Pittsburgh February 06, 2017
A Terrifying, Deadly Storm Struck Pittsburgh In 1950… And No One Saw It Coming
Pittsburghers don’t usually get too perturbed by snow. Sure, the calling for a few inches might mean rushing to the store to stock up on the essentials, but we usually take it in stride. Now, blizzards are a whole different story. One blizzard – the Thanksgiving storm of 1950 – still holds the record for the most snowfall in Pittsburgh.
Pittsburghers expected a white Thanksgiving in 1950 with meteorologists calling for up to a foot of snow over the holiday. But, everyone was in for a big surprise.
The snow began to fall on November 24, 1950 and continued for the next 48 hours, dumping so much snow on Pittsburgh and the surrounding areas that Pittsburghers began referring to the storm as "The Big Snow."
The total snowfall count for The Big Snow came in at 27.5 inches in Pittsburgh with some outlying areas reporting receiving up to 40 inches of snow.
Approximately 50 people died during The Big Snow, which caused upwards of one million dollars in damages and lost wages.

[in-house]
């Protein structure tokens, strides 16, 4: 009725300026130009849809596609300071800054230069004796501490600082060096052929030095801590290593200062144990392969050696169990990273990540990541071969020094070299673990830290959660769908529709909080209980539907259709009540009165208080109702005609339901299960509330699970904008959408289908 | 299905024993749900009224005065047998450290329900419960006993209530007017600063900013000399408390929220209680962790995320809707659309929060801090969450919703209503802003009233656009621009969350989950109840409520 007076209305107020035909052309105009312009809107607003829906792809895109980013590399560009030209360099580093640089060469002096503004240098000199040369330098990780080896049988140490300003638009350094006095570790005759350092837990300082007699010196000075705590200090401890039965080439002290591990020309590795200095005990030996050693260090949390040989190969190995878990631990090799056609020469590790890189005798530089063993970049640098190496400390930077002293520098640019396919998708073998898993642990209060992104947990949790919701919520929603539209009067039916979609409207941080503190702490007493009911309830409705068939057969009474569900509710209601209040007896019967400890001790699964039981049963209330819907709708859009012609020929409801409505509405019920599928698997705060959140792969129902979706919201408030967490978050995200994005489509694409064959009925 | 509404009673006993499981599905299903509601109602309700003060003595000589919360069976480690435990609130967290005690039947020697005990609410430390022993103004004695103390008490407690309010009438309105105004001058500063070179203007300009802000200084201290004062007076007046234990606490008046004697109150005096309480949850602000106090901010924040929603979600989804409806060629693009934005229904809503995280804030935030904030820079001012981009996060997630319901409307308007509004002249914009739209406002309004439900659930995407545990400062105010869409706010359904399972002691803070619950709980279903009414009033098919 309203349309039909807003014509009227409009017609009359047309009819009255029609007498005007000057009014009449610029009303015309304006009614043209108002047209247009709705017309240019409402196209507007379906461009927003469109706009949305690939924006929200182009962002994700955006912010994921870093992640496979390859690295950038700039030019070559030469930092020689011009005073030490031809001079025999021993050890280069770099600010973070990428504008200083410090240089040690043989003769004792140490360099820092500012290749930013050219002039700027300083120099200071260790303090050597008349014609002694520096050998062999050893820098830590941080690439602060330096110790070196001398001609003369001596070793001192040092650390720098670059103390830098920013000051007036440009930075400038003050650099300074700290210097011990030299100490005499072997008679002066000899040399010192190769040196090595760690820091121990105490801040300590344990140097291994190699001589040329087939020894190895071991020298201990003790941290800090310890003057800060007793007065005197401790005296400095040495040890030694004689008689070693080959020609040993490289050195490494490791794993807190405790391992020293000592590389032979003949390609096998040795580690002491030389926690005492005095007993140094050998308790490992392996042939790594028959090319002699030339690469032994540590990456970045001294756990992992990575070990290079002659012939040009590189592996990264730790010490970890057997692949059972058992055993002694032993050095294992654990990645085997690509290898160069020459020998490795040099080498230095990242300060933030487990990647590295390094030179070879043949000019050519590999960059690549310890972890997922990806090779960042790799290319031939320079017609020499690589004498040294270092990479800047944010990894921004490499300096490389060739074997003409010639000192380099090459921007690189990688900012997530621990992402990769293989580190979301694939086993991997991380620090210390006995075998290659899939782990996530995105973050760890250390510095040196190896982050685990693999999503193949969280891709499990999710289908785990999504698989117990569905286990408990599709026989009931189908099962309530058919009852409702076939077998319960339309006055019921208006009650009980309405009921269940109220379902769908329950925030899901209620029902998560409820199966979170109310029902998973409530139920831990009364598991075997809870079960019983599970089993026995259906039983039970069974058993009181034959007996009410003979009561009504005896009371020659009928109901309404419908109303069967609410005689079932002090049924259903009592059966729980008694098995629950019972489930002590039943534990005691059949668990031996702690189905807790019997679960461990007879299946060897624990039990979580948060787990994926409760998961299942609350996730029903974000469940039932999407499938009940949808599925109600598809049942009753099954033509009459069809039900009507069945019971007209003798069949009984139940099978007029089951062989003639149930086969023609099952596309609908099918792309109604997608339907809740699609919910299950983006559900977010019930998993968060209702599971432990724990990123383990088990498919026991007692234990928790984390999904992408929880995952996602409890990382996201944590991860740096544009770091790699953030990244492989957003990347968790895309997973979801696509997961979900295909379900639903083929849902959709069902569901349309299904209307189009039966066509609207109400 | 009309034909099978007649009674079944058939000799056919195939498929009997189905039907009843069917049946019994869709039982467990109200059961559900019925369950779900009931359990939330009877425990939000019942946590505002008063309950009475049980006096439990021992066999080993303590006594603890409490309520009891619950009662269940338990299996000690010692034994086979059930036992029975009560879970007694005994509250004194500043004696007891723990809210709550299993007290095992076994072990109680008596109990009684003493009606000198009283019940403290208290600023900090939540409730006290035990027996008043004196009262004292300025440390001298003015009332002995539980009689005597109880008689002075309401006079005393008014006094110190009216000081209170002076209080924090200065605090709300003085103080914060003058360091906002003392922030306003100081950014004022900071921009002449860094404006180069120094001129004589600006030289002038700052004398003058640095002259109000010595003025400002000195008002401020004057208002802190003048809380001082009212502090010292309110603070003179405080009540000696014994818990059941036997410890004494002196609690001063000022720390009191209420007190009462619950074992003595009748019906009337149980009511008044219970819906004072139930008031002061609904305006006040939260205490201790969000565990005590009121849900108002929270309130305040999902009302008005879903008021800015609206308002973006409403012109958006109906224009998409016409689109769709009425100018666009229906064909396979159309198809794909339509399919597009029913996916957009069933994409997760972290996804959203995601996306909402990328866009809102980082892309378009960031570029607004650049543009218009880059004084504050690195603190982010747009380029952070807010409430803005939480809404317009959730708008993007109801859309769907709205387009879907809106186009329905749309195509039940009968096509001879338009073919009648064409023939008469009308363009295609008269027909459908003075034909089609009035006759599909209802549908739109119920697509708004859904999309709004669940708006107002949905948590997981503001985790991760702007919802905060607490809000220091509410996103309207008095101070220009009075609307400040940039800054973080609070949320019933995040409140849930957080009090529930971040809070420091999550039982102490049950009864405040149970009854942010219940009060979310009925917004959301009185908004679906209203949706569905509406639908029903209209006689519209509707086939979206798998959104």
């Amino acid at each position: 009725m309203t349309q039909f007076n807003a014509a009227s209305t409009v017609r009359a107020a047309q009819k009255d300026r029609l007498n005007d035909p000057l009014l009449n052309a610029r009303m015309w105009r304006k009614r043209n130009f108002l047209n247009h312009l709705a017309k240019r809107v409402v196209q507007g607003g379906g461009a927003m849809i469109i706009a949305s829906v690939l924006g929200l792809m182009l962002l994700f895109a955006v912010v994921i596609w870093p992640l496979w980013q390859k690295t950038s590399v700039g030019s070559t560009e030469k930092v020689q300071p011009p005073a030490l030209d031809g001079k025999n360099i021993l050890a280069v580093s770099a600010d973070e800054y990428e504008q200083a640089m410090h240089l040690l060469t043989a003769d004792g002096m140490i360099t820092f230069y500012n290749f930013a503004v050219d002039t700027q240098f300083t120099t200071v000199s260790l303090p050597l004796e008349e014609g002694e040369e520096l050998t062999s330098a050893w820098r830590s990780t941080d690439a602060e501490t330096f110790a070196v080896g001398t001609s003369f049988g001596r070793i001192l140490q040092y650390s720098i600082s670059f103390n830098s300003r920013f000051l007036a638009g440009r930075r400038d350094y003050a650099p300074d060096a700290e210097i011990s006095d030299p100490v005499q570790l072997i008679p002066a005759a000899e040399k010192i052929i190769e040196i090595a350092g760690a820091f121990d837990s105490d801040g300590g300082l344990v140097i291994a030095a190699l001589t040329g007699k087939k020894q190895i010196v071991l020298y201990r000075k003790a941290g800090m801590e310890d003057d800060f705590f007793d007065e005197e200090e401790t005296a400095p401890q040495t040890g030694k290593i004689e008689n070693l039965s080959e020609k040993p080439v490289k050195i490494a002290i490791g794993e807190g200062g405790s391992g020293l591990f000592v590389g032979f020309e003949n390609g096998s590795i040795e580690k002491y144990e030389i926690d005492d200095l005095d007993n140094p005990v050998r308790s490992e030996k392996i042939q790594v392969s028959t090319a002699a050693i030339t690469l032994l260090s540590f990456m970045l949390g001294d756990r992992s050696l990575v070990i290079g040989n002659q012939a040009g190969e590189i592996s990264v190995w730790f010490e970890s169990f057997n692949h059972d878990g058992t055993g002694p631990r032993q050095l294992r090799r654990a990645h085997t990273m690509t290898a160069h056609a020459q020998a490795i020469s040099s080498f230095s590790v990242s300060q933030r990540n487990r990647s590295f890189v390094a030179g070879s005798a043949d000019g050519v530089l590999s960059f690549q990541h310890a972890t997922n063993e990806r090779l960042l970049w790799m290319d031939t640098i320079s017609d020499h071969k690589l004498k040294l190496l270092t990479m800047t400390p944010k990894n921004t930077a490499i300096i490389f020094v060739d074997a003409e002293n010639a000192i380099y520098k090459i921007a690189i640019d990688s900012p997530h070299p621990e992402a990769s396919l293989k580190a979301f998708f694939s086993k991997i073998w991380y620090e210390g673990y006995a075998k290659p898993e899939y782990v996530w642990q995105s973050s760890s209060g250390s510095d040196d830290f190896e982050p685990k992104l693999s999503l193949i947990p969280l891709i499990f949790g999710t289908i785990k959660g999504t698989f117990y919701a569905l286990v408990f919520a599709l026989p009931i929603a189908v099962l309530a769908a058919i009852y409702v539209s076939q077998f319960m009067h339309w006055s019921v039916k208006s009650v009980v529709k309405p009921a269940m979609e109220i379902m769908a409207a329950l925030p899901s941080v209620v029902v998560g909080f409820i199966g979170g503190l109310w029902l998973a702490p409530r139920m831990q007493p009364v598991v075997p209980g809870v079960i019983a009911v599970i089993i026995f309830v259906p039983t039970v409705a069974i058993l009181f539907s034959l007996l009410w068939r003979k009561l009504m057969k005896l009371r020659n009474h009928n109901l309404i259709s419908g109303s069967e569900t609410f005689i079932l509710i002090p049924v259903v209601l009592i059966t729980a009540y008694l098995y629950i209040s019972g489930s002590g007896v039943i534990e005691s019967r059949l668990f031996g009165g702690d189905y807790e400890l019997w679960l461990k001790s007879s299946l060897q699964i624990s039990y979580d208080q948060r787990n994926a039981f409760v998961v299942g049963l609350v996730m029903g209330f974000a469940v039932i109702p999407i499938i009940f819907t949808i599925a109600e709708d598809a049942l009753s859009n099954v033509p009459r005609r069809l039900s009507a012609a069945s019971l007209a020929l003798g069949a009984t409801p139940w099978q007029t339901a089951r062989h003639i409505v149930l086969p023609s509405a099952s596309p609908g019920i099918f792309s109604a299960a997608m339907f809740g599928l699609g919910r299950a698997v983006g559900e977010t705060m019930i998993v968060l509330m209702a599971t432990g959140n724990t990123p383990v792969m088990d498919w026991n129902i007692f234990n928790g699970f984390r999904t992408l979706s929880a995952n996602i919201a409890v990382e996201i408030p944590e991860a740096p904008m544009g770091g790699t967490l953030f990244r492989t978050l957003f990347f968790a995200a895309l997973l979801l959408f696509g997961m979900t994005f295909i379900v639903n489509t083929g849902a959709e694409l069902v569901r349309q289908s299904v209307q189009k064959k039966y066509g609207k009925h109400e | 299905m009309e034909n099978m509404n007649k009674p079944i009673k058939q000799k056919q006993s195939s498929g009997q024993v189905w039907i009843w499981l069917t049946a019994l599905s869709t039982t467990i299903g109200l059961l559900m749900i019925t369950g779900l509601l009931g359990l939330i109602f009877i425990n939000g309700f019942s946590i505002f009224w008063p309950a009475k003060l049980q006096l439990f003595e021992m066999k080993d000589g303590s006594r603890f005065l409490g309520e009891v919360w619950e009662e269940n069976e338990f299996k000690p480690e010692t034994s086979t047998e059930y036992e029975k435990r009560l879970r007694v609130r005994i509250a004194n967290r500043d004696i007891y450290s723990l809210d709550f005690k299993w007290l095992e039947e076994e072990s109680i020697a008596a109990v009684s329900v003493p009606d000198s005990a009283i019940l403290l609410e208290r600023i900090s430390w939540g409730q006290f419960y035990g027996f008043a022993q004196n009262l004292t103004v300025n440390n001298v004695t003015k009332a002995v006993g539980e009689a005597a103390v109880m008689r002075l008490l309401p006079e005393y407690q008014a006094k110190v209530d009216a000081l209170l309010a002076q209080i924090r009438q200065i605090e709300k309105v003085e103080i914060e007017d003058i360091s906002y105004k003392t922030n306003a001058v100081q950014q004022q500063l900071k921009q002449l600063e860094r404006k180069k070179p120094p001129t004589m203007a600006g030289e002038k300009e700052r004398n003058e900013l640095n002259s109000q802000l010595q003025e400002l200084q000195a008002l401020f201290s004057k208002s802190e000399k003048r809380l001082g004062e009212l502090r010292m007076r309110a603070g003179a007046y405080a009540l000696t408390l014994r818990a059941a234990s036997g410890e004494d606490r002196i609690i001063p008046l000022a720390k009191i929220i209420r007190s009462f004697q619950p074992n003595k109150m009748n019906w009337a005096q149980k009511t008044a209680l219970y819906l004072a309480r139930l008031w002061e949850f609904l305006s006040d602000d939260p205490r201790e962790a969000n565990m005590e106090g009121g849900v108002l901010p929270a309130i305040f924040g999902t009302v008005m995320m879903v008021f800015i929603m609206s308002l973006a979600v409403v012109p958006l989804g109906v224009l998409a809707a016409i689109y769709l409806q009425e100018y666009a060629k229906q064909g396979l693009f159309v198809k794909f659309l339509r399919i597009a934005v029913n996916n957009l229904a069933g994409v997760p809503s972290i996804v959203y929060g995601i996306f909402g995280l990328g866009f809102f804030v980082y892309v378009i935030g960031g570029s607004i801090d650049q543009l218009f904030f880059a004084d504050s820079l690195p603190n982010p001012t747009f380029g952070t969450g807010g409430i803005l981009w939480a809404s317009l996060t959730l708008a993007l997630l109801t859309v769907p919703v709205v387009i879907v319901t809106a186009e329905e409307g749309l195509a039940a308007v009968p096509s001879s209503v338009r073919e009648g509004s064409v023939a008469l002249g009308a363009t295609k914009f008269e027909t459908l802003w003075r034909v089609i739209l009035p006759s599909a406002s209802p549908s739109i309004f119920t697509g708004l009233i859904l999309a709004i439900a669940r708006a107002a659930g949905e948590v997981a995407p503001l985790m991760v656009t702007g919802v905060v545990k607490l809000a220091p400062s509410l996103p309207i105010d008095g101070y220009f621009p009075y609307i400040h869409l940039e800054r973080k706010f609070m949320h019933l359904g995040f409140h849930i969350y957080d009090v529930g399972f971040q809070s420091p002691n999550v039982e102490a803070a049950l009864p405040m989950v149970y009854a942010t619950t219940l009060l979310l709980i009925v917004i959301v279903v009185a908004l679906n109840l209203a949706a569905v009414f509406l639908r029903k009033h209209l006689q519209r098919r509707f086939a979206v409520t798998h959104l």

Pittsburghers came together, helping to dig out their communities while Sherman trucks saved the day by towing snowbound vehicles. Neighbors made the trek to local mom-and-pop shops, since the owners typically lived above their stores, to buy the essentials.
Today, Pittsburghers who experienced The Big Snow of Thanksgiving 1950 still reminisce about it. The snowstorm continues to hold the top spot in the record books for the most snowfall in Pittsburgh with the second largest snow fall - 25.5 inches - dating back to December 1890.
Click play below to view footage of the Big Snow of Thanksgiving 1950 from nearby New Castle. The video was published on
YouTube by the Lawrence County Historical Society.
Pittsburgh boasts a fascinating history – from the Thanksgiving storm of 1950 to the
Donora Smog Tragedy – that Pittsburghers certainly will never forget.